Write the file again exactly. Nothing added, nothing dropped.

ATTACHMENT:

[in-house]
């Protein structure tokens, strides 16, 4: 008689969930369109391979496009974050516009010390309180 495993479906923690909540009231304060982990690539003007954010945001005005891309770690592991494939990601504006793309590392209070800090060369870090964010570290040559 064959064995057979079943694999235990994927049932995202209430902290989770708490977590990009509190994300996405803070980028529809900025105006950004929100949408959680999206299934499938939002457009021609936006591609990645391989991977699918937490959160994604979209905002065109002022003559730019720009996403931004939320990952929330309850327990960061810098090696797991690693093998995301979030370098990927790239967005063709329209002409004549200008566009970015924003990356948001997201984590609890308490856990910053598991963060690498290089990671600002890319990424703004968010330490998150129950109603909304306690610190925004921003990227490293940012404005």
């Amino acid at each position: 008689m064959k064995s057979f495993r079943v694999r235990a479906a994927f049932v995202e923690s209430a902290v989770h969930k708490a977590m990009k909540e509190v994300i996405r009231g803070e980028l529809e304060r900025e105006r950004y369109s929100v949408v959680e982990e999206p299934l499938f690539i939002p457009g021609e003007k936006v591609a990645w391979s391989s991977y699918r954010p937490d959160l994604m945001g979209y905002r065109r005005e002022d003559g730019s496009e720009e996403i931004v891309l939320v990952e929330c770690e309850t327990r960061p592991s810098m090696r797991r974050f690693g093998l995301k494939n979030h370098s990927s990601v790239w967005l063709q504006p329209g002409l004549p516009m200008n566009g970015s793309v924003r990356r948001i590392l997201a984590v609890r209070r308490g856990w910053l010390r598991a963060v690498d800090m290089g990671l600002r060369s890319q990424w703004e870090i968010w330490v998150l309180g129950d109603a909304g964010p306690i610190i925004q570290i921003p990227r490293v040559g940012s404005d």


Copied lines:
[in-house]
């Protein structure tokens, strides 16, 4: 008689969930369109391979496009974050516009010390309180 495993479906923690909540009231304060982990690539003007954010945001005005891309770690592991494939990601504006793309590392209070800090060369870090964010570290040559 064959064995057979079943694999235990994927049932995202209430902290989770708490977590990009509190994300996405803070980028529809900025105006950004929100949408959680999206299934499938939002457009021609936006591609990645391989991977699918937490959160994604979209905002065109002022003559730019720009996403931004939320990952929330309850327990960061810098090696797991690693093998995301979030370098990927790239967005063709329209002409004549200008566009970015924003990356948001997201984590609890308490856990910053598991963060690498290089990671600002890319990424703004968010330490998150129950109603909304306690610190925004921003990227490293940012404005």
């Amino acid at each position: 008689m064959k064995s057979f495993r079943v694999r235990a479906a994927f049932v995202e923690s209430a902290v989770h969930k708490a977590m990009k909540e509190v994300i996405r009231g803070e980028l529809e304060r900025e105006r950004y369109s929100v949408v959680e982990e999206p299934l499938f690539i939002p457009g021609e003007k936006v591609a990645w391979s391989s991977y699918r954010p937490d959160l994604m945001g979209y905002r065109r005005e002022d003559g730019s496009e720009e996403i931004v891309l939320v990952e929330c770690e309850t327990r960061p592991s810098m090696r797991r974050f690693g093998l995301k494939n979030h370098s990927s990601v790239w967005l063709q504006p329209g002409l004549p516009m200008n566009g970015s793309v924003r990356r948001i590392l997201a984590v609890r209070r308490g856990w910053l010390r598991a963060v690498d800090m290089g990671l600002r060369s890319q990424w703004e870090i968010w330490v998150l309180g129950d109603a909304g964010p306690i610190i925004q570290i921003p990227r490293v040559g940012s404005d």